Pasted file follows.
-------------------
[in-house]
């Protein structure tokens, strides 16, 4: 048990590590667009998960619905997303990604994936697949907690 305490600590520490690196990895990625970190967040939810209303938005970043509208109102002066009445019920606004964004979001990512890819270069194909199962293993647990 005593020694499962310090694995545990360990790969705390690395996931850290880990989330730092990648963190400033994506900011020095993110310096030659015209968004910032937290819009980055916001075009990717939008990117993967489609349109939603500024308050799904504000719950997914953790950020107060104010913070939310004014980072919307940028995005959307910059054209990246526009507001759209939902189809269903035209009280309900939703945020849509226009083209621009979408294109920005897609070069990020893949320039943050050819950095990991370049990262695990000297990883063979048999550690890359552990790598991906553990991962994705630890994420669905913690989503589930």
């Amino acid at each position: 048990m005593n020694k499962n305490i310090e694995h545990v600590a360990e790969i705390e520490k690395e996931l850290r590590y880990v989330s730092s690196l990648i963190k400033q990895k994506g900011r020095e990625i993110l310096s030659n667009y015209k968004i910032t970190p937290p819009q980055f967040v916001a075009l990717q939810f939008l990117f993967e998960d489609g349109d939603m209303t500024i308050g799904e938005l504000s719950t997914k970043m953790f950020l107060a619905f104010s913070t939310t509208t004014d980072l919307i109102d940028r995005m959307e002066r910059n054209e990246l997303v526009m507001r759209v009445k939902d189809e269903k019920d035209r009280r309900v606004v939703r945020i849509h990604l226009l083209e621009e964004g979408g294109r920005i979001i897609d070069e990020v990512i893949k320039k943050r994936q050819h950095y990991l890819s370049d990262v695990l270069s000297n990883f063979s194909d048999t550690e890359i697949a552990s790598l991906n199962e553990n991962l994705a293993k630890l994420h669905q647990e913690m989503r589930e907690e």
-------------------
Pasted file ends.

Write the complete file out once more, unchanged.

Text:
[in-house]
């Protein structure tokens, strides 16, 4: 048990590590667009998960619905997303990604994936697949907690 305490600590520490690196990895990625970190967040939810209303938005970043509208109102002066009445019920606004964004979001990512890819270069194909199962293993647990 005593020694499962310090694995545990360990790969705390690395996931850290880990989330730092990648963190400033994506900011020095993110310096030659015209968004910032937290819009980055916001075009990717939008990117993967489609349109939603500024308050799904504000719950997914953790950020107060104010913070939310004014980072919307940028995005959307910059054209990246526009507001759209939902189809269903035209009280309900939703945020849509226009083209621009979408294109920005897609070069990020893949320039943050050819950095990991370049990262695990000297990883063979048999550690890359552990790598991906553990991962994705630890994420669905913690989503589930």
């Amino acid at each position: 048990m005593n020694k499962n305490i310090e694995h545990v600590a360990e790969i705390e520490k690395e996931l850290r590590y880990v989330s730092s690196l990648i963190k400033q990895k994506g900011r020095e990625i993110l310096s030659n667009y015209k968004i910032t970190p937290p819009q980055f967040v916001a075009l990717q939810f939008l990117f993967e998960d489609g349109d939603m209303t500024i308050g799904e938005l504000s719950t997914k970043m953790f950020l107060a619905f104010s913070t939310t509208t004014d980072l919307i109102d940028r995005m959307e002066r910059n054209e990246l997303v526009m507001r759209v009445k939902d189809e269903k019920d035209r009280r309900v606004v939703r945020i849509h990604l226009l083209e621009e964004g979408g294109r920005i979001i897609d070069e990020v990512i893949k320039k943050r994936q050819h950095y990991l890819s370049d990262v695990l270069s000297n990883f063979s194909d048999t550690e890359i697949a552990s790598l991906n199962e553990n991962l994705a293993k630890l994420h669905q647990e913690m989503r589930e907690e």